If protons are undergoingchemical exchange, corresponding cross peaks occur in all NOE and ROEexperiments.  In fact, chemicalexchange can be studied with these same NOE methods and are then termed EXESYexperiments.


In 1D selective NOESYexperiments, there are several types of possible artifacts: zero-quantum(up-down) peaks as well as the unsuppressed residual from very intensesinglets.   Moreover, theexperiment uses selective pulses and their proper calibration is required foroptimal results and suppression of artifacts.


Choice of Experiment– a Prescription


Small molecules (MW < 600)


Theusual choice is 2D NOESY with zero-quantum suppression.  Exceptions would be if you have a veryconcentrated sample and you are only interested in one or two NOEs and thepeaks to be irradiated are well-separated; then choose the 1D selectiveNOESY.  ROESY has onlydisadvantages for small molecules.


Medium sized molecules (700< MW < 1200)


ROESYis preferred. 


Large Molecules (MW >1200)


Thechoice here is more complicated. The usual choice is 2D NOESY but 2D ROESY has advantages.  ROESY suffers less from spin diffusionand the resulting interpretation errors. However, ROESY is less sensitive for large molecules and has otherdisadvantages such as TOCSY artifacts. See analysis section.


Sample Considerations:

Preparation:Removing Dissolved Oxygen


Dissolved oxygen or otherparamagnetic species such as Cu2+ can reduce or completely quenchthe NOE.  For small molecules, it is extremelyimportant to remove dissolved oxygen. For   large molecules,the removal of oxygen is not critical.   Removal of oxygen must be done by the freeze-pump-thawmethod.  Simply bubbling argonthrough the sample is not sufficient.   The following describes the freeze-pump-thawprocedure:

1) freeze the sample inliquid nitrogen or CO2/acetone.

2) evacuate the space abovethe solution.

3) turn off vacuum but keepsample isolated and allow to thaw.  As it thaws, bubbling should be noticed.

4) repeat several times (3-4times).

5) backfill with N2.

When finished, the sampleshould, of course, be sealed in some manner.  Tubes with attached stopcocks are available.


Sample size and tube options


When sample quantity is verylimited, it is advantageous to limit the amount of solvent in which it isdissolved.  If a normal 5mm tube isused, however, this cannot be less than about 500mL without causing serious lineshape problems (shimmingproblems) and the attendant loss of signal-to-noise.   There are special tubes made by Shigemi, however, thatcan be used to restrict the active volume and, hence, reduce the amount ofsolvent without causing lineshape problems. Shigemi tubes are available fromAldrich.



ANALYSIS – peakidentification


Relative Phase of Cross Peaks


Thephase of  ROE, NOE and chemicalexchange cross peaks can be different and are summarized in the figure below.In this figure, it is assumed that protons A and B have an NOE or ROE whileprotons C and D are undergoing chemical exchange.  Note that the phase behavior differs for large and smallmolecules. For small molecules, the diagonal peaks and NOE cross peaks haveopposite phase. If the diagonal is negative, then NOE cross peaks will bepositive.  For large molecules, thediagonal and the NOE cross peaks have the same phase.   The phase of the cross peaks, then, indicates whetherthe molecule is in the large or small molecule region, which has importantimplications for quantitation, as discussed below.  Note that this phase behavior is due to thepositive/negative nature of NOE described at the beginning of this handout.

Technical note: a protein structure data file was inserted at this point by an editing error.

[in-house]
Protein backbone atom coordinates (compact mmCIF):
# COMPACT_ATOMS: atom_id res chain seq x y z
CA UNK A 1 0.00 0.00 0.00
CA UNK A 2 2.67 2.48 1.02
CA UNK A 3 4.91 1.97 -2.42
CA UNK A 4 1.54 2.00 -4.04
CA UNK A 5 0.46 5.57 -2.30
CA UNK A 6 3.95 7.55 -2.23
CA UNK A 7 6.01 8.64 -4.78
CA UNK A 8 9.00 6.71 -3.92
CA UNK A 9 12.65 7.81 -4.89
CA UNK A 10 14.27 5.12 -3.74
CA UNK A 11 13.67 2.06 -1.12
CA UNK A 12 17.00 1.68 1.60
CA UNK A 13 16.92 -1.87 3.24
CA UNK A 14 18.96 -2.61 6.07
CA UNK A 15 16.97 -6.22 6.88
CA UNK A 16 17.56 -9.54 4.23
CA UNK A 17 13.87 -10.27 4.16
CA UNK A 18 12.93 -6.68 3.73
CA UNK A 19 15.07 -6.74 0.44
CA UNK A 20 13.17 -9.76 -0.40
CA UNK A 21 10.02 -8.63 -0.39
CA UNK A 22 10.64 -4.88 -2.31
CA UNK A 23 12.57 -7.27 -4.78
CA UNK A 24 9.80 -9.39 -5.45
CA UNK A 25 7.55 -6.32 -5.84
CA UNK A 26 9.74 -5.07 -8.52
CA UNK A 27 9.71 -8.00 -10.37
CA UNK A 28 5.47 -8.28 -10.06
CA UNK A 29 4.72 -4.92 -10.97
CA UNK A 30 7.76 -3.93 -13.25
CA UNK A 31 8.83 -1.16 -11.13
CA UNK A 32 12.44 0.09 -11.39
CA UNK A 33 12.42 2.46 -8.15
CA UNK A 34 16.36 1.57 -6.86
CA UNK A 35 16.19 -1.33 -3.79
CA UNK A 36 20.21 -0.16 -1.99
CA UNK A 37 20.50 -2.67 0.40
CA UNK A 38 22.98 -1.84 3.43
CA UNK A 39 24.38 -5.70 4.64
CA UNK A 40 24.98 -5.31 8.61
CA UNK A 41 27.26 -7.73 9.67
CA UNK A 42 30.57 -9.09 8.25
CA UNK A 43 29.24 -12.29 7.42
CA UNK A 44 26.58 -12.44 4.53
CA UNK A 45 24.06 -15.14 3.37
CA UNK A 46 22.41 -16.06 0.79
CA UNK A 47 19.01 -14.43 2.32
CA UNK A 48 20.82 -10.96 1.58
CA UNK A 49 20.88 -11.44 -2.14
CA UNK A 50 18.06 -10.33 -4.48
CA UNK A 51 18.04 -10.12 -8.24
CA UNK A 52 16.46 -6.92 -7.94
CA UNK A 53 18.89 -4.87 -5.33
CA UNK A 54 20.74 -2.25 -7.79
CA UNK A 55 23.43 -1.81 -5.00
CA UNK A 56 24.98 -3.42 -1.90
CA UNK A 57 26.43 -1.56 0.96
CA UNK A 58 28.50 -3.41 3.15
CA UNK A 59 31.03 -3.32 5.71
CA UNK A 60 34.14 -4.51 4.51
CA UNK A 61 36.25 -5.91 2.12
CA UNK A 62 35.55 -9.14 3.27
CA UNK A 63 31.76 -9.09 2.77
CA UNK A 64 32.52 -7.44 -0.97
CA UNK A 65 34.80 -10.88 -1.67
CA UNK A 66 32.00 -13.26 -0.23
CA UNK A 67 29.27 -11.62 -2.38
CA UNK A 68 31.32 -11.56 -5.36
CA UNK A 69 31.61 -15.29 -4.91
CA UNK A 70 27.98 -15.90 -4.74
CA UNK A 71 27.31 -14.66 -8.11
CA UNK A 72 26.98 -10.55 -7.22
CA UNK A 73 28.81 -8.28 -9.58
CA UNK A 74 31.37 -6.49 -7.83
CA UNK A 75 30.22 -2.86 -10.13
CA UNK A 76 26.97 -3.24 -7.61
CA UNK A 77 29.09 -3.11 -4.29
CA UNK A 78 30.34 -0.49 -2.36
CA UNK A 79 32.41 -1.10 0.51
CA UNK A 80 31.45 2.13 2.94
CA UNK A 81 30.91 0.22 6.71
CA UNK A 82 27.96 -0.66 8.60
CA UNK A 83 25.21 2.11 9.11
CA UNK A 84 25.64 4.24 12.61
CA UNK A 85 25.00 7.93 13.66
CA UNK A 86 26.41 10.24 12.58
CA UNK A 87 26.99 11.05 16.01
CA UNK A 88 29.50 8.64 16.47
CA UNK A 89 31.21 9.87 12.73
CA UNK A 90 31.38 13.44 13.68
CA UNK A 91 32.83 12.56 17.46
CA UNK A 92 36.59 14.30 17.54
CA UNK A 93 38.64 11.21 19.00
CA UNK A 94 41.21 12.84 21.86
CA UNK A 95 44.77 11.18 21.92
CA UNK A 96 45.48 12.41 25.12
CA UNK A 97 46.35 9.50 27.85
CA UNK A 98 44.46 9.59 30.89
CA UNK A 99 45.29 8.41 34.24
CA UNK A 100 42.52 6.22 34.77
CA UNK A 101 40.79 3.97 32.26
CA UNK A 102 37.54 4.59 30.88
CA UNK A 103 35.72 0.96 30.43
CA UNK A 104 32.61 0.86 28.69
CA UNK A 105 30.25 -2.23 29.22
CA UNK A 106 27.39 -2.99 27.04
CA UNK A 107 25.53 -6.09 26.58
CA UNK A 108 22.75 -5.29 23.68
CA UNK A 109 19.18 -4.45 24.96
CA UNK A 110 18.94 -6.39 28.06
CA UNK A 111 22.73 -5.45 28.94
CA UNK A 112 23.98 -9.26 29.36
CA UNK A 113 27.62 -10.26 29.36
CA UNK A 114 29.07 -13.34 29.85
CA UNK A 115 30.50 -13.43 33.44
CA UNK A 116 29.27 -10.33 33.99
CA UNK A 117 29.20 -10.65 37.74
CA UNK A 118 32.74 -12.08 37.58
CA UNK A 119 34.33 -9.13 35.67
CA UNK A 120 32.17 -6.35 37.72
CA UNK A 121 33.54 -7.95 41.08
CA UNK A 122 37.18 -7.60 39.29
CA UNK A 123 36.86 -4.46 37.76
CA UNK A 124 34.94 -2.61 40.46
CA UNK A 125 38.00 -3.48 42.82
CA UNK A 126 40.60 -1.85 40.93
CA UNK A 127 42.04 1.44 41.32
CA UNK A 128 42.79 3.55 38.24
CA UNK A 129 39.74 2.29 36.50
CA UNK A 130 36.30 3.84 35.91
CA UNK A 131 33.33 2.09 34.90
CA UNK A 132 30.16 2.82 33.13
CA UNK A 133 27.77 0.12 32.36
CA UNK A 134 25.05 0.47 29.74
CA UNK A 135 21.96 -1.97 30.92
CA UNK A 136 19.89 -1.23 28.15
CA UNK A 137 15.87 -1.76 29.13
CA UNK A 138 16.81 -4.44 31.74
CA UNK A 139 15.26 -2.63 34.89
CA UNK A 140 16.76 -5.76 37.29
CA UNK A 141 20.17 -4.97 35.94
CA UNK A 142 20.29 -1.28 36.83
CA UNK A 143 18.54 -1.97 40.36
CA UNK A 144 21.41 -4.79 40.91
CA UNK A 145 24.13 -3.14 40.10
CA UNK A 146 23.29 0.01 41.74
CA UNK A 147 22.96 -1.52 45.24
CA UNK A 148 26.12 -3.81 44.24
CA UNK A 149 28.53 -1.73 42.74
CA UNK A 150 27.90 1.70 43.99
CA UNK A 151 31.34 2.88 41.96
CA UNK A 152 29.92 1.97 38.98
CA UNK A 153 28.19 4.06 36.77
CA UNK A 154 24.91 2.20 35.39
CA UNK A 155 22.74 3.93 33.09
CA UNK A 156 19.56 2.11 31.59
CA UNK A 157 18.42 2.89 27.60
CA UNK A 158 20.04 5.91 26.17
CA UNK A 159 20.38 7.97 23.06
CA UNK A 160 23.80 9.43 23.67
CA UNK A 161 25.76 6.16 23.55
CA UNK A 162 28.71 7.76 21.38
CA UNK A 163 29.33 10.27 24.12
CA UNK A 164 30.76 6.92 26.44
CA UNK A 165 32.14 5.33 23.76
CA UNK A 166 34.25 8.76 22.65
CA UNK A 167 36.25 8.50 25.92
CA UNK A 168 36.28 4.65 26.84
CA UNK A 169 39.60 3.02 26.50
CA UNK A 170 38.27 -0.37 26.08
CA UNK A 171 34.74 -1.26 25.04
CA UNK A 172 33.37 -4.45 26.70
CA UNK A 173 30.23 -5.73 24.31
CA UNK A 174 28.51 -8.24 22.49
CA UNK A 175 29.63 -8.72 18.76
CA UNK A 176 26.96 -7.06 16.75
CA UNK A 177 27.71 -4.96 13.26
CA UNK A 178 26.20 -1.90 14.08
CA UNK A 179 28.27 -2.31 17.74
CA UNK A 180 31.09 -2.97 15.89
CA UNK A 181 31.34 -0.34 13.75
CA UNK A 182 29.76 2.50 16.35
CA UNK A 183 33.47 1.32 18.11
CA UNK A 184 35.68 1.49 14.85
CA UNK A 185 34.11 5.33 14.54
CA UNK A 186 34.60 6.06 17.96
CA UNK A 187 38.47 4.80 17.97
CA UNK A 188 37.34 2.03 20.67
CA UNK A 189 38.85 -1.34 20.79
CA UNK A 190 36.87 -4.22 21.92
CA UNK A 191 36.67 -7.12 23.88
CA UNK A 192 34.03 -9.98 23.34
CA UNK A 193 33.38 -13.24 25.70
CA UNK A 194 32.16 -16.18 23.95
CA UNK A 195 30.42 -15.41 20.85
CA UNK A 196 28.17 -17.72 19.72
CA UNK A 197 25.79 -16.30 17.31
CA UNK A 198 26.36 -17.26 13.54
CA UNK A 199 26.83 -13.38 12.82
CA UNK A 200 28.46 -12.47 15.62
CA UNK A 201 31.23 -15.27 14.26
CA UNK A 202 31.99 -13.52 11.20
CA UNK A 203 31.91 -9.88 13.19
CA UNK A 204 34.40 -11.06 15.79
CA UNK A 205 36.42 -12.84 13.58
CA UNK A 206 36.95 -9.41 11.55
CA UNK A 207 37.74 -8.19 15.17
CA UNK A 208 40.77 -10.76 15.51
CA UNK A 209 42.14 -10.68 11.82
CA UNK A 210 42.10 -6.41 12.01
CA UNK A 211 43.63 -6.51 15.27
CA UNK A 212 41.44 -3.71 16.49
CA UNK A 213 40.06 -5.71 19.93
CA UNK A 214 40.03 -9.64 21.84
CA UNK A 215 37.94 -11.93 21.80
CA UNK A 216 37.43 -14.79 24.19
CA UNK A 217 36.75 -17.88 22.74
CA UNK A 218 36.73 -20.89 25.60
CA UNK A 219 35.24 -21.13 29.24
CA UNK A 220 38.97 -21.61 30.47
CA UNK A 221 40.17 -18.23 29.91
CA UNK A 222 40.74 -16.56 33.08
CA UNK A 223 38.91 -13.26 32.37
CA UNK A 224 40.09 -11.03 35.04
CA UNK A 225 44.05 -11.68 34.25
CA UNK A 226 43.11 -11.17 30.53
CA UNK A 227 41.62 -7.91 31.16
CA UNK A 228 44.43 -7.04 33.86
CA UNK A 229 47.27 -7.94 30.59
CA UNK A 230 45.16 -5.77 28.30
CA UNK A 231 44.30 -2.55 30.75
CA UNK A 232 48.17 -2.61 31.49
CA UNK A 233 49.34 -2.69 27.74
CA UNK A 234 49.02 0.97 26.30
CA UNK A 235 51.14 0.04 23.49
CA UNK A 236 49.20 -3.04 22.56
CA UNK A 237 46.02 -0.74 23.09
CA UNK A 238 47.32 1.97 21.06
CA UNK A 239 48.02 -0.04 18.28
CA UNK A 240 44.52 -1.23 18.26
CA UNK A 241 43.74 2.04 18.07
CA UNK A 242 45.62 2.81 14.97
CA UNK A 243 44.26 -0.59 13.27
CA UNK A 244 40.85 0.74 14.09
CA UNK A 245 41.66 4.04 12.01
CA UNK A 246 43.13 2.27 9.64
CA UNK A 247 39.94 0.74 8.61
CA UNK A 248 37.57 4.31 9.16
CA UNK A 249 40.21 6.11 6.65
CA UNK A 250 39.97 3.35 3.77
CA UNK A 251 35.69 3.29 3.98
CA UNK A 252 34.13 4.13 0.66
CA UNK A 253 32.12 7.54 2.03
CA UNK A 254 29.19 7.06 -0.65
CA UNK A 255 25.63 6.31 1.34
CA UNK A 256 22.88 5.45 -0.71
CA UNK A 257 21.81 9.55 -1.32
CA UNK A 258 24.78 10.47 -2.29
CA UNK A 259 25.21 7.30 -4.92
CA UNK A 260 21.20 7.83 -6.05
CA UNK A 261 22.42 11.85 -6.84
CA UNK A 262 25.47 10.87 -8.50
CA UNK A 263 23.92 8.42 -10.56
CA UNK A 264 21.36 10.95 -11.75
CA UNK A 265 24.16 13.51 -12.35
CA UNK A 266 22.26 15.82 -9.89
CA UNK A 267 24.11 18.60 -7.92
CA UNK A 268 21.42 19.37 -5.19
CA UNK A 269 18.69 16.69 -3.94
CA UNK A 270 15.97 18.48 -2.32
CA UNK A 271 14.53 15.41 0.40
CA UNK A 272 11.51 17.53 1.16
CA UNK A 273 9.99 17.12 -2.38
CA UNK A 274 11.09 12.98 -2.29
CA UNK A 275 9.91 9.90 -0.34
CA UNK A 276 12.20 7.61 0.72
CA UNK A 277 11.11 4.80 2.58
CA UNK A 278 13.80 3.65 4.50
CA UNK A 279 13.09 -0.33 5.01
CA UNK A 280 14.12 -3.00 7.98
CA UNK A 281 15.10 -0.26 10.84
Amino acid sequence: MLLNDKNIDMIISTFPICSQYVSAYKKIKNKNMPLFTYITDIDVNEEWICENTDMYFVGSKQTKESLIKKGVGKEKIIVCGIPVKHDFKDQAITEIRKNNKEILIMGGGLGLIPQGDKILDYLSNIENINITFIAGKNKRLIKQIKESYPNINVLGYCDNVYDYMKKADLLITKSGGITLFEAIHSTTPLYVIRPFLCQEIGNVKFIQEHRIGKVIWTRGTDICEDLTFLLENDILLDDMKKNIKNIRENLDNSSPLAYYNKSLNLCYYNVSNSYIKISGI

Crosspeaks due to chemical exchange, if it is occurring, have the same phase as thediagonal for both small and large molecules in both ROESY and NOESY.


InROESY, the diagonal peaks and ROE cross peaks have opposite phase for allmolecules since the ROE is always positive.  TOCSY cross peaks are the major artifact in ROESYspectra.  TOCSY peaks have the samephase as the diagonal, and are thus similar to exchange peaks.  TOCSY occurs between spins that are Jcoupled and that are relatively close in chemical shift.  It also occurs for peaks that aresymmetric about o1p.  A possiblecomplication is the relay of ROE through TOCSY resulting in false ROESY crosspeaks. For example, geminal methylene peaks often show TOCSY cross peaks.  Assume there is a third proton thatshould have an ROE to only one of the geminal protons but not its partner.  TOCSY can transfer the ROE to itspartner and it may appear as if the third proton has an ROE to both geminalprotons.





Spin Diffusion


When analyzing NOESY spectra,one must understand the consequences of spin diffusion.   Spin diffusion occursprimarily for large molecules and for long mixing times outside the “linearapproximation”.   In NOESYspectra, spin diffusion can lead to misleading cross peaks and incorrectdistances.  In this section, Idescribe the presence of extra, misleading cross peaks and in the quantitationsection, I discuss incorrect distances. Assume there are four protons A, B, andE and F and that A and B, B and E, and E and F are close.  That is, you expect NOEs between thosethree pairs, as shown in the figure below.  These expected cross peaks between protons that are closeare termed direct contributions. When spin diffusion is present, indirect contributions will also bepresent and a cross peak between A and C will likely be present.  In spin diffusion, the magnetizationfollows a path from A to B and then from B to C but appears to be directly fromA to C. In NOESY spectra of large molecules, the phase of these indirect peaksis the same as for direct contributions and the resulting cross peaks areimpossible to distinguish at a single mixing time. The appearance of the A to Ccross peak could lead you to erroneously conclude that protons A and C areclose.